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Social Psychology

Meta-analysis of 28 studies finds men’s written humor output tends to be funnier than women’s

A new study in the Journal of Research in Personality provides evidence that men’s written humor tends to be rated as funnier than women’s written humor. But just because the average man appears to be better at producing this type of humor than the average woman — that doesn’t mean some of the funniest people on the planet can’t be women.

“Humor, in general, is a uniquely human experience that doesn’t get enough attention from researchers,” said study author Gil Greengross, a lecturer in psychology at Aberystwyth University.

“I am interested in the role humor plays in mating. Humor is an important trait when choosing a mate. Individuals with a great sense of humor are considered more attractive and fun to be around, but previous research found an interesting difference between men and women.”

“Women value humor ability much more than men do when selecting a mate, while men prefer women who will laugh at their humor. Sex differences in humor ability may reflect the fact that men compete harder with each other to make women laugh, something we suspect has a strong evolutionary basis,” Greengross explained.

“Another reason for this study is the fact that sex differences in cognitive abilities is highly debated these days and we wanted to contribute by creating the first systematic evaluation on the topic of humor ability.”

The researchers conducted a meta-analysis of 28 studies on verbal humor production published between 1976 and 2018, which included a total of 5,057 participants. The researchers excluded previous studies based on self-reported humor and only examined studies in which the judges of humor were blind to the characteristics of the humor creators.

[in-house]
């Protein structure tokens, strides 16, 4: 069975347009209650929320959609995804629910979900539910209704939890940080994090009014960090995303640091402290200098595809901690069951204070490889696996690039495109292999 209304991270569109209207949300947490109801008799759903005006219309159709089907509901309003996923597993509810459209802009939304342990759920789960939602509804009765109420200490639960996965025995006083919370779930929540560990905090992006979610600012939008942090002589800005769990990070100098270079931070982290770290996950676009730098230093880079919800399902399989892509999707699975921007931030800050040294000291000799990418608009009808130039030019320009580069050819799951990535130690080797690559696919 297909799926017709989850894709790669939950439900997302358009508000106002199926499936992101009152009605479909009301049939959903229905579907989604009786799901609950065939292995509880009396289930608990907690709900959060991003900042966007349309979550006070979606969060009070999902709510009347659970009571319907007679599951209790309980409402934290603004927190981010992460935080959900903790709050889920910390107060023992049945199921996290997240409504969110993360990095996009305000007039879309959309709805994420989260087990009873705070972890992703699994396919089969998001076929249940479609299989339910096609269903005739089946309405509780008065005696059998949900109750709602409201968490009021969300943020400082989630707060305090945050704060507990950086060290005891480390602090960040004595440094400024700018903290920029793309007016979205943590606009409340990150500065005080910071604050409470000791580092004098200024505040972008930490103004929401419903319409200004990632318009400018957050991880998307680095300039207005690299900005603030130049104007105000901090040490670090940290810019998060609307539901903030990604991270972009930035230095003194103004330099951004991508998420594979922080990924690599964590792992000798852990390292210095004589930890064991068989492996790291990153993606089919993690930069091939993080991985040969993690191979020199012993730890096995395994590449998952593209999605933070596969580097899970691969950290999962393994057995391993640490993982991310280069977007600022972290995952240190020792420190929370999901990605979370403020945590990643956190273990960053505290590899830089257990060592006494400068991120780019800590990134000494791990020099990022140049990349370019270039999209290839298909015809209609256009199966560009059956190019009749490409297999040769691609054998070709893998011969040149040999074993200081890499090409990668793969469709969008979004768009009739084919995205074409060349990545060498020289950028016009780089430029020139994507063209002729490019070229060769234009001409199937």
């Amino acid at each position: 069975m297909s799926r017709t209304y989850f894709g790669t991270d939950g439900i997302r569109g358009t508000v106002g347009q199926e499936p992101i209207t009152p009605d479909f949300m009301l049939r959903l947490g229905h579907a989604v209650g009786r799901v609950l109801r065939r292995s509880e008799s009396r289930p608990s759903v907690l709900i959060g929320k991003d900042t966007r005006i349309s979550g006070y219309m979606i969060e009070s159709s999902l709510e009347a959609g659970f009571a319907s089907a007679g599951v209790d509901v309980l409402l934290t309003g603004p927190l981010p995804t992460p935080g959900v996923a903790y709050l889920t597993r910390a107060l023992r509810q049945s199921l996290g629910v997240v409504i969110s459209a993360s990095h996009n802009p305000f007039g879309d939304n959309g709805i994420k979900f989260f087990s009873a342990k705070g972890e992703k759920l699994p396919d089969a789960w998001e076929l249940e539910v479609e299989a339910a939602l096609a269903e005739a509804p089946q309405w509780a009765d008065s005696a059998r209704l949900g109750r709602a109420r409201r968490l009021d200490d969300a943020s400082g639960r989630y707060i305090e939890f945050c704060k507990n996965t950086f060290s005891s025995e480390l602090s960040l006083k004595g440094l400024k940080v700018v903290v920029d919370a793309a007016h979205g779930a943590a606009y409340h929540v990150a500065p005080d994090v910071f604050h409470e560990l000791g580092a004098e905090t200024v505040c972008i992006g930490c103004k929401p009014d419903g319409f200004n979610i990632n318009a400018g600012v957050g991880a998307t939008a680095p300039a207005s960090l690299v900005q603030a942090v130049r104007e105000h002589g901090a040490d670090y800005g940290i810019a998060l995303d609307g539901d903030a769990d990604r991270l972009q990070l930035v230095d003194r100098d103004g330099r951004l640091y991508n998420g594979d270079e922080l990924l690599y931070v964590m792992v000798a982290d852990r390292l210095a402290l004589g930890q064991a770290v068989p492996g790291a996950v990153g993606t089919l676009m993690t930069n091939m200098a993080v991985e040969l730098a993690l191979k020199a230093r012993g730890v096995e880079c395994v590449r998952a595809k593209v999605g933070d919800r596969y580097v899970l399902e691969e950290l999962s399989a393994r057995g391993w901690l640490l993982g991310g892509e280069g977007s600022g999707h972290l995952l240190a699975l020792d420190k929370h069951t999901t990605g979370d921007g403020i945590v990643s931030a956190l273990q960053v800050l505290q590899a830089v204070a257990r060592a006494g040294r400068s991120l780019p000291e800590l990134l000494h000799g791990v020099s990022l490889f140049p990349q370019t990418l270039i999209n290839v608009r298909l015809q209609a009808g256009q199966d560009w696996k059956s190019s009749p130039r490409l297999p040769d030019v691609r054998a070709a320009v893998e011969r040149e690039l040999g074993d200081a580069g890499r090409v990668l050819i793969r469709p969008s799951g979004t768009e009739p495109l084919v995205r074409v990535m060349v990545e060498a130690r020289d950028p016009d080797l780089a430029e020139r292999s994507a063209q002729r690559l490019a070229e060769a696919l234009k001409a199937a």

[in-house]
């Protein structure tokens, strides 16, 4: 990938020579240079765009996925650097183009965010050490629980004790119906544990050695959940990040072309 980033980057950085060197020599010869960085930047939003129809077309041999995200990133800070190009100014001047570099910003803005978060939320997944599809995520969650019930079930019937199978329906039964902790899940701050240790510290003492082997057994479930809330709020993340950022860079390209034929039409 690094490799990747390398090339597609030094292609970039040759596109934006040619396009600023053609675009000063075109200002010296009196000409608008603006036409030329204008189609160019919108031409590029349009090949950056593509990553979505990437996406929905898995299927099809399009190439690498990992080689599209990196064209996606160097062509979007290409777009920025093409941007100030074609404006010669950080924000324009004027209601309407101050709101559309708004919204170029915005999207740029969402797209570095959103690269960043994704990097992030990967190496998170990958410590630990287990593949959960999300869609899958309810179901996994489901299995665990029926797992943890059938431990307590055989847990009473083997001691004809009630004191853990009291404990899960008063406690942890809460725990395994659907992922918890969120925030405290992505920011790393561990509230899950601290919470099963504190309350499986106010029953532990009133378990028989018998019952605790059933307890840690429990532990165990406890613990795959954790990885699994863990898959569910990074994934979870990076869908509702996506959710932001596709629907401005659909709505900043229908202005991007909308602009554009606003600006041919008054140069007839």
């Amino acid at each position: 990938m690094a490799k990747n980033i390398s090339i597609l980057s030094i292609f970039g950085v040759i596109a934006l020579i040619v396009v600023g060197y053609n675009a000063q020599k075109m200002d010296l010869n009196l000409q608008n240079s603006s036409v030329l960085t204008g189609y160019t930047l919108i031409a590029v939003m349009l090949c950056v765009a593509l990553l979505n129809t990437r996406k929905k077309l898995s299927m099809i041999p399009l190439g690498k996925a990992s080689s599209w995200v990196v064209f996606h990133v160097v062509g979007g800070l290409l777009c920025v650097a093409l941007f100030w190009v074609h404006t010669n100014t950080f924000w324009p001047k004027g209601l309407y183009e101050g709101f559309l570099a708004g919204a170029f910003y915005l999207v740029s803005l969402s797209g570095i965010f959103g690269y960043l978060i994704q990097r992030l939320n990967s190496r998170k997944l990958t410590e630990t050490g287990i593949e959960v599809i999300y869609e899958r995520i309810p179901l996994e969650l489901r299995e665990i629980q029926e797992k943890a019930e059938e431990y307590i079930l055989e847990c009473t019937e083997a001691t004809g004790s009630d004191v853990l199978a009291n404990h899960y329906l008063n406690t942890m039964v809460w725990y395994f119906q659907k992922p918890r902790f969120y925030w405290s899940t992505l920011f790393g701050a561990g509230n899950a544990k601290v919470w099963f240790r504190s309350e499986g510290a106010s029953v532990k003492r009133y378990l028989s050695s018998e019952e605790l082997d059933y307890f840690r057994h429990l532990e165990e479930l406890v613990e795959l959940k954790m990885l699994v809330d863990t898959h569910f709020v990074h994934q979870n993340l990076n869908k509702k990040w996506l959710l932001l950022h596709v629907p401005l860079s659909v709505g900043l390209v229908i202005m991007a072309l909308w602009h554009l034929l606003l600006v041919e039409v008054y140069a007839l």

The studies assessed humor production in a variety of ways. The most common method was to present the participants with a cartoon or picture and ask them to create a funny caption for it. Other studies asked participants to write a funny story, write a funny definition for an absurd term, or narrate a film in a funny way.

“People often reduce the debate on sex differences in humor ability to claim that ‘women are not funny’. Our study is more nuanced than that and put the difference in a wider context with both evolutionary and cultural forces that may affect the difference,” Greengross told PsyPost.

“People should understand that the differences we found are quite small, and there are large individual differences in humor ability. Our study means that if you pick a random man and a random woman, there is 60% chance that the man will have higher humor production ability.”

The researchers controlled for a number of potentially confounding variables, including the countries where the data came from, the sex of the authors doing the research, age of participants, and whether there were more men or women judging the humour. But like all research, the study include some caveats.

“The samples in our study are mostly western, so it will be interesting to see how the results hold in other cultures. Also, most humor creativity tasks are somewhat artificial, where people are asked to produce humor in the lab. It is important to see if the differences hold in more natural conversations, where most humor is produced,” Greengross said.

“The results of the study are often portrayed as saying that women are not funny. This is far from what we actually found. We are speaking about averages, and the differences we found are small,” Greengross added.

“Everyone knows women who are very funny, and some of the funniest comedians are women. The study definitely should not discourage women from trying to be funny or to be comedians, as there is ample evidence that a great sense of humor benefits both sexes.”

The study, “Sex differences in humor production ability: A meta-analysis“, was authored by Gil Greengross, Paul J. Silvia, and Emily C. Nusbaum.